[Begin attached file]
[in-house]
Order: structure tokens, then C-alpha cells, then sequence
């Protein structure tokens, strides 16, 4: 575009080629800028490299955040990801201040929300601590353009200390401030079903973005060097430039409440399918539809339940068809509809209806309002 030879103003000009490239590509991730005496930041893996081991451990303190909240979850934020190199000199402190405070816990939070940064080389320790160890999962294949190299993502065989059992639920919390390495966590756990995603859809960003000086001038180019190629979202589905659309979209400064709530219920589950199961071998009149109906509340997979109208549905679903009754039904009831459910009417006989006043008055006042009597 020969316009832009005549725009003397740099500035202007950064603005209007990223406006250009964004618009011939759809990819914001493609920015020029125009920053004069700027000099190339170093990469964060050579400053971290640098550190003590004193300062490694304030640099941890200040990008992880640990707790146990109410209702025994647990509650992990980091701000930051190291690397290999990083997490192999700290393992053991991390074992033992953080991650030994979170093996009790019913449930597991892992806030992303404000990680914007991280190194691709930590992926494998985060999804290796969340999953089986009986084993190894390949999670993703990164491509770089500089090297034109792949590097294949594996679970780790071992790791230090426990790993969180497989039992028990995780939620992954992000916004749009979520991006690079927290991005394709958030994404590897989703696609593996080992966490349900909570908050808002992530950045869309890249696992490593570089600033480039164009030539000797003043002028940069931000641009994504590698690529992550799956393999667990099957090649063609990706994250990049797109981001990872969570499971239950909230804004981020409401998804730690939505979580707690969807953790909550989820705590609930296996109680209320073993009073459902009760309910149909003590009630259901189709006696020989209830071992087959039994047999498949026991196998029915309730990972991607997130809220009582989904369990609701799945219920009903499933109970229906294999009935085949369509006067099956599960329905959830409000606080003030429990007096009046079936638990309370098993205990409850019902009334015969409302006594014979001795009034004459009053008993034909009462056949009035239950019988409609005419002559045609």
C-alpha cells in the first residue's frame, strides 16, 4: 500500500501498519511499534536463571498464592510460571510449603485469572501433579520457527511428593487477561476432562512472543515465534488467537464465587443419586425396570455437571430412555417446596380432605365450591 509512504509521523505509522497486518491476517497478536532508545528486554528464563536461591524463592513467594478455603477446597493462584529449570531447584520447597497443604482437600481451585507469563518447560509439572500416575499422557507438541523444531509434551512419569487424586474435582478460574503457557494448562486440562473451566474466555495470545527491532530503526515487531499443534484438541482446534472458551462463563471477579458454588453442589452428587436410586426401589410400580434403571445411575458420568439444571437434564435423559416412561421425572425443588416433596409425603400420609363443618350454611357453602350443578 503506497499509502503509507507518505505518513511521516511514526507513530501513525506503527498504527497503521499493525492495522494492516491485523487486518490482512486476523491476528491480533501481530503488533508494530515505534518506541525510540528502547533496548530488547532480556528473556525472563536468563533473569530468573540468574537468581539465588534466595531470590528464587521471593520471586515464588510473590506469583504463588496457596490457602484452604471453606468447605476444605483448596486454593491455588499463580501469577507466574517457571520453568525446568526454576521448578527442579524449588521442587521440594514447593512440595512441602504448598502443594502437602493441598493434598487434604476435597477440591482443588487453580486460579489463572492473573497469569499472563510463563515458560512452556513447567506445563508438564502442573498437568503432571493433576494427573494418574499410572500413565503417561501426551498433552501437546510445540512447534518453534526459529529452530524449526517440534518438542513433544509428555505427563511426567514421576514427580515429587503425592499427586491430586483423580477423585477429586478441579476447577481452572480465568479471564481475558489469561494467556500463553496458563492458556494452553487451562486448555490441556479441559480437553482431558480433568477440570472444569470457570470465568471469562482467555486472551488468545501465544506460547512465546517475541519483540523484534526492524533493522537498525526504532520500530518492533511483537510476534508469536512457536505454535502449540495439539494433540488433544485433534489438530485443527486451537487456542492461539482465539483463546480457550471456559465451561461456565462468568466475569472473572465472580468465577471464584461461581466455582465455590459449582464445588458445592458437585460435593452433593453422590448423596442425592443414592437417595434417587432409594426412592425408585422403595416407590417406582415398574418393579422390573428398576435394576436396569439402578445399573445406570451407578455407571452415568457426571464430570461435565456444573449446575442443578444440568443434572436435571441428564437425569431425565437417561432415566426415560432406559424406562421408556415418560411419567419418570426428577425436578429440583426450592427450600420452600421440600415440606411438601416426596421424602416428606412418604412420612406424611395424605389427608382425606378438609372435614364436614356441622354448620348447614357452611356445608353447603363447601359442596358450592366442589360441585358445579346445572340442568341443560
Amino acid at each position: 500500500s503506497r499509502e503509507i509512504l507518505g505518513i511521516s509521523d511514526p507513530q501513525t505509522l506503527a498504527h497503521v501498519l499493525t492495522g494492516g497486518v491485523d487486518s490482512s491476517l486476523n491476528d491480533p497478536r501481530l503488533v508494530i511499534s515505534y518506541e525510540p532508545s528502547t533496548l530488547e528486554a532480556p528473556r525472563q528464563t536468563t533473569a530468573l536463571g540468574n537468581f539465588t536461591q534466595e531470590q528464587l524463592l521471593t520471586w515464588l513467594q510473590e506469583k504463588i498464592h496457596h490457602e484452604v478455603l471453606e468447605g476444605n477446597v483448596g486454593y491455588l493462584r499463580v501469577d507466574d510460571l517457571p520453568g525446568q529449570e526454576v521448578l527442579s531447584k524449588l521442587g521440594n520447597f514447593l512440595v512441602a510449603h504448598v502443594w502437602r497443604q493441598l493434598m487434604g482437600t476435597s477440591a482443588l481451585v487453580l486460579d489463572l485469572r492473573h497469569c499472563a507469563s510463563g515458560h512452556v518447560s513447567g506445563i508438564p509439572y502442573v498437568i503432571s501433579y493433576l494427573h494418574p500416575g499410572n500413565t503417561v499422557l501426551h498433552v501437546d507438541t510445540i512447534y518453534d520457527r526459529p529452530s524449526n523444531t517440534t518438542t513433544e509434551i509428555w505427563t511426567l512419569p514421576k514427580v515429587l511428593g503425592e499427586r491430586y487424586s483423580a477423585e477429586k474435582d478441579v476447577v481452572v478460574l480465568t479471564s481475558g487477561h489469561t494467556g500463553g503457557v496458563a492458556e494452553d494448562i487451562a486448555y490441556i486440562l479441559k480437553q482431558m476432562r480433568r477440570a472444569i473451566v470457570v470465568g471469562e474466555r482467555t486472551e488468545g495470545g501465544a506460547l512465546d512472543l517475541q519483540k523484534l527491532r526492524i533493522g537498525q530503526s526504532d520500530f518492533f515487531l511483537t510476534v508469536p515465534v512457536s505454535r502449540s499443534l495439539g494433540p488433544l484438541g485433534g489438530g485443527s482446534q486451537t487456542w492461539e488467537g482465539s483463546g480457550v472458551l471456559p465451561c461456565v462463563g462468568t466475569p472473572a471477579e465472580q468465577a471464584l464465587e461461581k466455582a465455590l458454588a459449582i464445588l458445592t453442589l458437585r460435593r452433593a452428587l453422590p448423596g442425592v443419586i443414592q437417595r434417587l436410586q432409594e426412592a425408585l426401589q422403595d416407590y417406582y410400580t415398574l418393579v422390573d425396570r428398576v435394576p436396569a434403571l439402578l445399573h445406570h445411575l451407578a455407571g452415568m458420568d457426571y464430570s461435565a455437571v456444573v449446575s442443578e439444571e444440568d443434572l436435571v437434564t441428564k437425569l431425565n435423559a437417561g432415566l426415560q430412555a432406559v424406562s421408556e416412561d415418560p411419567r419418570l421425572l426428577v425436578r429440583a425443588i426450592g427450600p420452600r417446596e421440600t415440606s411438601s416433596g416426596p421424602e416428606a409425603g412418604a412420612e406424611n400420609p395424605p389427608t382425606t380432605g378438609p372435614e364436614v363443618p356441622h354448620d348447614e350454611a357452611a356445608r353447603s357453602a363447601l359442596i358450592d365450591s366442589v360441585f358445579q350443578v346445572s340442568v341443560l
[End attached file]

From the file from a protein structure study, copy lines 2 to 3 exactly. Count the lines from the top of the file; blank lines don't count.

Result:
Order: structure tokens, then C-alpha cells, then sequence
């Protein structure tokens, strides 16, 4: 575009080629800028490299955040990801201040929300601590353009200390401030079903973005060097430039409440399918539809339940068809509809209806309002 030879103003000009490239590509991730005496930041893996081991451990303190909240979850934020190199000199402190405070816990939070940064080389320790160890999962294949190299993502065989059992639920919390390495966590756990995603859809960003000086001038180019190629979202589905659309979209400064709530219920589950199961071998009149109906509340997979109208549905679903009754039904009831459910009417006989006043008055006042009597 020969316009832009005549725009003397740099500035202007950064603005209007990223406006250009964004618009011939759809990819914001493609920015020029125009920053004069700027000099190339170093990469964060050579400053971290640098550190003590004193300062490694304030640099941890200040990008992880640990707790146990109410209702025994647990509650992990980091701000930051190291690397290999990083997490192999700290393992053991991390074992033992953080991650030994979170093996009790019913449930597991892992806030992303404000990680914007991280190194691709930590992926494998985060999804290796969340999953089986009986084993190894390949999670993703990164491509770089500089090297034109792949590097294949594996679970780790071992790791230090426990790993969180497989039992028990995780939620992954992000916004749009979520991006690079927290991005394709958030994404590897989703696609593996080992966490349900909570908050808002992530950045869309890249696992490593570089600033480039164009030539000797003043002028940069931000641009994504590698690529992550799956393999667990099957090649063609990706994250990049797109981001990872969570499971239950909230804004981020409401998804730690939505979580707690969807953790909550989820705590609930296996109680209320073993009073459902009760309910149909003590009630259901189709006696020989209830071992087959039994047999498949026991196998029915309730990972991607997130809220009582989904369990609701799945219920009903499933109970229906294999009935085949369509006067099956599960329905959830409000606080003030429990007096009046079936638990309370098993205990409850019902009334015969409302006594014979001795009034004459009053008993034909009462056949009035239950019988409609005419002559045609």